Despite Journalists’ Insistence, Amnesty Not a Civil Rights Cause
Published on October 14th, 2013
By Joe Guzzardi
October 14, 2013
At a journalists’ conference last week, New York Times lead immigration reporter Julia Preston compared granting amnesty to illegal immigrants to the black1960s civil rights movement. Preston isn’t the only one to do so. Gang of 8 architects Chuck Schumer and Bob Menendez have echoed the same deceit hoping, as does Preston, that claiming the moral high ground might give amnesty advocates an edge in the ongoing immigration debate.
As American historians know, no parallel exists between aliens trivializing their illegal entry with native-born black American citizens who were denied their civil rights because of their skin color.
Illegal immigrants never endured the Klu Klux Klan, lost infants when their churches were fire bombed, had public universities ban them, or rode in the back of the bus. Unlike blacks who faced open hostility, the opposite has been true for illegal immigrants. In most cases, they have been welcomed and gotten jobs, subsidized education and health care. Now, they’re pressing for citizenship.
Jesse L. Peterson, the Brotherhood Organization for a New Destiny founder, remembers that when he participated in civil rights marches, he was “a citizen fighting for his God-given rights—constitutional rights.” Peterson can’t comprehend how lawbreakers can protest and insist on rights to which they’re not entitled.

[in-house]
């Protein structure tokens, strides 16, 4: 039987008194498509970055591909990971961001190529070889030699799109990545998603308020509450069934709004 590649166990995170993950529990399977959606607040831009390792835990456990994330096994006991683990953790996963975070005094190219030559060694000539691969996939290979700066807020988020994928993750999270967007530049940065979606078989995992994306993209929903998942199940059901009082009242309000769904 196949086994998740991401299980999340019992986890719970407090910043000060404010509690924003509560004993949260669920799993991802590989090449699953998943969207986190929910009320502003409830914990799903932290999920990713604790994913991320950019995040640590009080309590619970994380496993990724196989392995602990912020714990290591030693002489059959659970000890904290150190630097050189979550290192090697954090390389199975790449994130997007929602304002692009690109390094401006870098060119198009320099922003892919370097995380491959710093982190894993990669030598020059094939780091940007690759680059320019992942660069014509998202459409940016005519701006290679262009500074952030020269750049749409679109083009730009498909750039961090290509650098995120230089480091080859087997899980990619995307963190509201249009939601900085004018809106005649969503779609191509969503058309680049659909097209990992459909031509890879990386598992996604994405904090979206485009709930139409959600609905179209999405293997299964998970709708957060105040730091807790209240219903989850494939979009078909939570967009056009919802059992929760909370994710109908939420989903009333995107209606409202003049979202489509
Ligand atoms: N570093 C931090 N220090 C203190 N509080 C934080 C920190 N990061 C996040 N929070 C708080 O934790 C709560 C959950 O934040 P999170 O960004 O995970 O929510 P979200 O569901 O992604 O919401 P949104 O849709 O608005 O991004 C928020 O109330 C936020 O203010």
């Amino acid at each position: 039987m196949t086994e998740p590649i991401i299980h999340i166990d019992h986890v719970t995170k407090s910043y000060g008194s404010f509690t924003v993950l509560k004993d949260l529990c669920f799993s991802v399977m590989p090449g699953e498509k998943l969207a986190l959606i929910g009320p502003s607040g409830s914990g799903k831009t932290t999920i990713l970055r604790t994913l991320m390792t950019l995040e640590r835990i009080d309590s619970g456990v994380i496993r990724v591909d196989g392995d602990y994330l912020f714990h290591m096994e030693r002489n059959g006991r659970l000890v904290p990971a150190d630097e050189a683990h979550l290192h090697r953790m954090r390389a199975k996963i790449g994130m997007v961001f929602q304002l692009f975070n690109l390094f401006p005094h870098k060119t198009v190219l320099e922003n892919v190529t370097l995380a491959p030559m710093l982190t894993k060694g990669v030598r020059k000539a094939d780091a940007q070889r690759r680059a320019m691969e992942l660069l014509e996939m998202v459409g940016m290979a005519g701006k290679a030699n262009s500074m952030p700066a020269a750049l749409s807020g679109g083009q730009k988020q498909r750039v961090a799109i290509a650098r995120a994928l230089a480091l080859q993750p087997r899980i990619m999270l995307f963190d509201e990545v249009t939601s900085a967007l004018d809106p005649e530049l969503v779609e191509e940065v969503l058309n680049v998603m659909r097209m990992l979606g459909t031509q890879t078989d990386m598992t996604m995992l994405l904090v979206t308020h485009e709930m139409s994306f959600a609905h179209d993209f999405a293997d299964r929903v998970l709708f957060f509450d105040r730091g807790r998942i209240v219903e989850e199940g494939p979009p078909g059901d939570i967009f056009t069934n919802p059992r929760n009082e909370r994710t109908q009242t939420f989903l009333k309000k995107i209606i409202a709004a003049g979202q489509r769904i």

As distasteful as it is when immigration advocates plead that amnesty should pass because of its link to civil rights, it’s inexcusable when black leaders assert the same falsehood. Attorney General Eric Holder and the Congressional Black Caucus have said repeatedly that in the name of civil rights comprehensive immigration reform legislation must pass this year.
Other blacks, however, know that huge increases in legal and illegal immigration have hurt African-Americans more than any demographic. Frank L. Morris, the former executive director of the Congressional Black Caucus Forum, urged the CBC and President Obama to reduce immigration and enforce existing laws rather than compound the damage that ill-conceived and unenforced immigration policies have inflicted on Americans in general and black Americans in particular. According to the Bureau of Labor Statistics, the U-3 unemployment rate among African Americans is 13 percent, nearly twice the white rate. The U-6 unemployment rate that includes those marginally attached to the work force is 20 percent.
T. Willard Fair, Urban League of Greater Miami president offers this example of how cheap immigrant labor hurts blacks. Asks Fair: “If there's a young black man who's good with his hands and wants to become a carpenter, which is more likely to help him achieve that goal — amnesty and more immigration, or enforcement and less immigration?
A newspaper and its reporters should inform, not advocate. Too few understand the consequences on 20 million unemployed Americans of legislation that would grant 11 million illegal immigrants instant work authorization. That’s a scandal that deserves in depth investigative reporting. Instead, journalists sympathetic to illegal immigrants dwell on whether amnesty for millions is justified based on civil rights.
Reporters should heed the example of someone who truly understands civil rights, Coretta Scott King. In 1991, five years after the 1986 Immigration Reform and Control Act passed, Senator Orrin Hatch introduced legislation that would repeal employer sanctions against those who hired aliens. King interceded. She wrote to Hatch to remind him of “devastating consequences” such an action would have on unemployed and semi-skilled workers, the majority of which are African-American and Hispanic.
King would agree that likening today’s illegal immigrants to African-Americans’ fight 50 years ago for equality insults not only blacks but intelligent people of all races and creeds.
Joe Guzzardi is a Californians for Population Stabilization Senior Writing Fellow whose columns have been syndicated since 1986. Contact him at [email protected]